Blocking Nuclear Translocation to Treat Cancer and Colitis

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Many proteins have multiple roles. Often, the key to effective therapy is specificity. Not only does the treatment need to be specific for a particular physiological target, often a protein, but the therapeutic effects involve only a single function or subset of the target’s functions or needs to affect the target only within a specific … Read moreBlocking Nuclear Translocation to Treat Cancer and Colitis

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Immunomodulators for Arthritis: Small-Molecule Disease-Modifying Agents

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Unlike osteoarthritis, rheumatoid arthritis is an autoimmune disease (1). The body’s own immune system attacks the joints, causing swelling, pain, heat, redness, immobility, and tissue damage that can cause deformation (Figure 1).¬†Because rheumatoid arthritis is an autoimmune disease, some types of immunomodulatory agents are specifically useful for treating this condition. Although both types of arthritis … Read moreImmunomodulators for Arthritis: Small-Molecule Disease-Modifying Agents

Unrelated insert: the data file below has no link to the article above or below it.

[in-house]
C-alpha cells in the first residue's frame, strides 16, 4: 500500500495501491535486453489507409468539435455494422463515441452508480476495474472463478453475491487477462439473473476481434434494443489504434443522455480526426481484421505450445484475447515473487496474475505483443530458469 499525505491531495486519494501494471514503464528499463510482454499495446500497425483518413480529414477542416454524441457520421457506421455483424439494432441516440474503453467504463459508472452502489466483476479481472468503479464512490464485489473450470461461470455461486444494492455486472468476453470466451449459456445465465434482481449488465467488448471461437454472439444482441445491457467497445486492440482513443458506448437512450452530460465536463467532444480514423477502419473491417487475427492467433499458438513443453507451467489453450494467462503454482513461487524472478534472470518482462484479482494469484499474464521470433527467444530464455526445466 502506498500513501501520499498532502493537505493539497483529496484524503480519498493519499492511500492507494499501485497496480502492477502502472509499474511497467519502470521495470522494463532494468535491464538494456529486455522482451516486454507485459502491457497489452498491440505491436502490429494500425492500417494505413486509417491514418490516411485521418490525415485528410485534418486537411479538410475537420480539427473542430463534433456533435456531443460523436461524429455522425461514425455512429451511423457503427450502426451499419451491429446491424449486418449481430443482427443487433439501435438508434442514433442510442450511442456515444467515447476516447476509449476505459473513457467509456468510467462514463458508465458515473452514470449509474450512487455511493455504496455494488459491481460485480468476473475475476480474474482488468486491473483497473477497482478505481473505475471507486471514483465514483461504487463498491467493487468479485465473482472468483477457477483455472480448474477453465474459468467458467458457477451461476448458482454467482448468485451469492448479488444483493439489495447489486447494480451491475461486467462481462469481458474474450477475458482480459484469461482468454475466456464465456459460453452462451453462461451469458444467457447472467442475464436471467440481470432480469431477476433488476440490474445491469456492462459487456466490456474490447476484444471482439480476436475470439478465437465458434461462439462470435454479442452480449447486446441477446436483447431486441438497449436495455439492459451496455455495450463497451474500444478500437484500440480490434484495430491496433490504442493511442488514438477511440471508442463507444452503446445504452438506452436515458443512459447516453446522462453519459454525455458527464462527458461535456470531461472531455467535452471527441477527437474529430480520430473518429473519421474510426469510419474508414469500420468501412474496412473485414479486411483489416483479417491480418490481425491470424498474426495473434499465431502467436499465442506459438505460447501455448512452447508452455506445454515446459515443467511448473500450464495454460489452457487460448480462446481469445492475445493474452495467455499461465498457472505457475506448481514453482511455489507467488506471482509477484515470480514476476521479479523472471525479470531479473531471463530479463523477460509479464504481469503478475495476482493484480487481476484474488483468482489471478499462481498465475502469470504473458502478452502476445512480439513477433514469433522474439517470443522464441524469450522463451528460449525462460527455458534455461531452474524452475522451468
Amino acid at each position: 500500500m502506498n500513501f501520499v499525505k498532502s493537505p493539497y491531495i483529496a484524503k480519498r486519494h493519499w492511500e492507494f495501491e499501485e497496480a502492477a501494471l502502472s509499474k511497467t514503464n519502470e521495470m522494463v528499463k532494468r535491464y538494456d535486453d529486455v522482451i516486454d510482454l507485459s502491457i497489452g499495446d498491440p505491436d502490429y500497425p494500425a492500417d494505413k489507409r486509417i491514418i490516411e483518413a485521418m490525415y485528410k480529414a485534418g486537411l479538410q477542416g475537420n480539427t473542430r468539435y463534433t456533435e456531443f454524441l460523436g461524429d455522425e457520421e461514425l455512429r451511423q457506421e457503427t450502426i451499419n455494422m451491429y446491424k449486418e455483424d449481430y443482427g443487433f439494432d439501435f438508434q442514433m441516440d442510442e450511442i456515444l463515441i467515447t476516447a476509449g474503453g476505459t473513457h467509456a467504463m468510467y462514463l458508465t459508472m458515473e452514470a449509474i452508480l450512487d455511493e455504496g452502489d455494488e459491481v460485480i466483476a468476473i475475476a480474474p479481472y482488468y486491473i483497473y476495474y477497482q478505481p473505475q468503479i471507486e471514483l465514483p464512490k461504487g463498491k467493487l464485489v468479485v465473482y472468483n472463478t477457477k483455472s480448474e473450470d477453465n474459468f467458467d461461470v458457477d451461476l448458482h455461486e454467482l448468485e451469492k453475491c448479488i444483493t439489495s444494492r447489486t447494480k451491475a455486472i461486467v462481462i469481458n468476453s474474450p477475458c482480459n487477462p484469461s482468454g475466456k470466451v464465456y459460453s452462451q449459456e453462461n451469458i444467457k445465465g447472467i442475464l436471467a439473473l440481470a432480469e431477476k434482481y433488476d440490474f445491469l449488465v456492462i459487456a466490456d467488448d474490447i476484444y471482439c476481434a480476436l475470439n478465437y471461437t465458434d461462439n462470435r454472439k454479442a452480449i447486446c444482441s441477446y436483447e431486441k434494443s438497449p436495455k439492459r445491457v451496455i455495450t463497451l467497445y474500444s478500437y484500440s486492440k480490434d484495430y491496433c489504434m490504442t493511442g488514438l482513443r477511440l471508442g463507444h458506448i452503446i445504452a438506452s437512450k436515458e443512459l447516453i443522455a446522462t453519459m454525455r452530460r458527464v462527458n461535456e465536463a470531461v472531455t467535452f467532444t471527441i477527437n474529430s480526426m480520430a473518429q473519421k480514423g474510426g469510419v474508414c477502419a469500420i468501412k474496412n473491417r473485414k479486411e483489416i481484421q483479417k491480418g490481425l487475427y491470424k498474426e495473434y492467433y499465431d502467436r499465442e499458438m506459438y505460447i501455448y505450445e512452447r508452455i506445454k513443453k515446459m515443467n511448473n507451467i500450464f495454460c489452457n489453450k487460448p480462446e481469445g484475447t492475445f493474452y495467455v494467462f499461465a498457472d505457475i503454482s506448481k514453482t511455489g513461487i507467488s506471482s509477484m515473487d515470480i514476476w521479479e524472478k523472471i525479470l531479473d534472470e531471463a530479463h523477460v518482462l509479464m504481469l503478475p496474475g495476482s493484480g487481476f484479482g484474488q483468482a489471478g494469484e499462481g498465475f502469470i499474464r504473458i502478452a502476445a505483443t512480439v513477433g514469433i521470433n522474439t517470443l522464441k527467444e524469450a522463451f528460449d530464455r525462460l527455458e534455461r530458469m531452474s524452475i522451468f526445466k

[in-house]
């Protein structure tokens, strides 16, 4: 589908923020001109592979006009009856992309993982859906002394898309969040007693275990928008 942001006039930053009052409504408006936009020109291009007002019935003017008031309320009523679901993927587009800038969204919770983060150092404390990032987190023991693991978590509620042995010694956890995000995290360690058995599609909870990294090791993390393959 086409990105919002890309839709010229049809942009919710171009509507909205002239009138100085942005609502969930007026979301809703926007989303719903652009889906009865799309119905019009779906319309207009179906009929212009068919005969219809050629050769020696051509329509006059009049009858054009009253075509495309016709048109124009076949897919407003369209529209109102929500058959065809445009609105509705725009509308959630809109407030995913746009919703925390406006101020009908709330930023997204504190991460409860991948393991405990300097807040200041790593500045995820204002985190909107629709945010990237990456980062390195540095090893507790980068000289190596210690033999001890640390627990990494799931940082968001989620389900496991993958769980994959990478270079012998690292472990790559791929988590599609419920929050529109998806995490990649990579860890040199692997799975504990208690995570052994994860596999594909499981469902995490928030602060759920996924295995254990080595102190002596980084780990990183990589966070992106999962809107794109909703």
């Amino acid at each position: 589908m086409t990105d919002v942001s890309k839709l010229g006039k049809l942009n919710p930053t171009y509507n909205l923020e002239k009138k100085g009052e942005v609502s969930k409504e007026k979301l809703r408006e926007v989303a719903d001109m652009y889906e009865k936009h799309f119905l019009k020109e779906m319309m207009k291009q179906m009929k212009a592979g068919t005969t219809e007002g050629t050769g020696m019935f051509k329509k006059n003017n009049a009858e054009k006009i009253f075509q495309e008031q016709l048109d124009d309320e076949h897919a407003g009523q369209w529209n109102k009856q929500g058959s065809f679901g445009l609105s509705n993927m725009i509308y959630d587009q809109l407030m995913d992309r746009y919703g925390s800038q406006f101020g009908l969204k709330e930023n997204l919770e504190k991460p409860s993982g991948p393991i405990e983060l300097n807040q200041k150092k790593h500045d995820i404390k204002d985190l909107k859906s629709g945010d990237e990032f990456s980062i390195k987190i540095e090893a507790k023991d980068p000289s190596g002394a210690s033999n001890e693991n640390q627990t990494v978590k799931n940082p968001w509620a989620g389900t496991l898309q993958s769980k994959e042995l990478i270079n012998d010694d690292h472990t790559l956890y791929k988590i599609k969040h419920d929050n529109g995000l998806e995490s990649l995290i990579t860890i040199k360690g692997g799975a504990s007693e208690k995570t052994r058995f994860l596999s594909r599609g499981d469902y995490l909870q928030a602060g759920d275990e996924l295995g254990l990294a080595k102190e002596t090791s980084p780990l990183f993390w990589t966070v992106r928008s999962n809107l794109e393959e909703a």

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Engineering the Immune System to Treat Diabetes

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Some diseases arise because the immune system reacts with normal, healthy cells in the body. In other diseases, lack of an effective immune response contributes to the disease. Cancer cells escape attack by the immune system, in part, by producing a lot of the protein PD-L1 (Gough, 24 May 2017). PD-L1 binds and activates the … Read moreEngineering the Immune System to Treat Diabetes

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